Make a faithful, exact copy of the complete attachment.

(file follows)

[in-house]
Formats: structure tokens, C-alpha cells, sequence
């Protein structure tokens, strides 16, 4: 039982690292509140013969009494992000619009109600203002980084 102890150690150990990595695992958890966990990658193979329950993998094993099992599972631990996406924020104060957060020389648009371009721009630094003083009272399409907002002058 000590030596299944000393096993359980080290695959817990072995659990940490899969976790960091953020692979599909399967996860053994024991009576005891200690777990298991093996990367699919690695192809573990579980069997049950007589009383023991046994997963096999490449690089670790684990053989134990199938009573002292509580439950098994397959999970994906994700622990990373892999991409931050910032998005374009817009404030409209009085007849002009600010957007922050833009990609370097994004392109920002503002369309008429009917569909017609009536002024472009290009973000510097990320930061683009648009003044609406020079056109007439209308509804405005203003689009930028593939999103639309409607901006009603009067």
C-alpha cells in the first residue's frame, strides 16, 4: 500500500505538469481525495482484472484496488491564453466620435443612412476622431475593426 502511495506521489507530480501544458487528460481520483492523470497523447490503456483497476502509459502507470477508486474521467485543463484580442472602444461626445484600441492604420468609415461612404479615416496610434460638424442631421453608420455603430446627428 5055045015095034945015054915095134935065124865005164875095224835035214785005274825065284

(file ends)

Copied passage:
[in-house]
Formats: structure tokens, C-alpha cells, sequence
């Protein structure tokens, strides 16, 4: 039982690292509140013969009494992000619009109600203002980084 102890150690150990990595695992958890966990990658193979329950993998094993099992599972631990996406924020104060957060020389648009371009721009630094003083009272399409907002002058 000590030596299944000393096993359980080290695959817990072995659990940490899969976790960091953020692979599909399967996860053994024991009576005891200690777990298991093996990367699919690695192809573990579980069997049950007589009383023991046994997963096999490449690089670790684990053989134990199938009573002292509580439950098994397959999970994906994700622990990373892999991409931050910032998005374009817009404030409209009085007849002009600010957007922050833009990609370097994004392109920002503002369309008429009917569909017609009536002024472009290009973000510097990320930061683009648009003044609406020079056109007439209308509804405005203003689009930028593939999103639309409607901006009603009067």
C-alpha cells in the first residue's frame, strides 16, 4: 500500500505538469481525495482484472484496488491564453466620435443612412476622431475593426 502511495506521489507530480501544458487528460481520483492523470497523447490503456483497476502509459502507470477508486474521467485543463484580442472602444461626445484600441492604420468609415461612404479615416496610434460638424442631421453608420455603430446627428 5055045015095034945015054915095134935065124865005164875095224835035214785005274825065284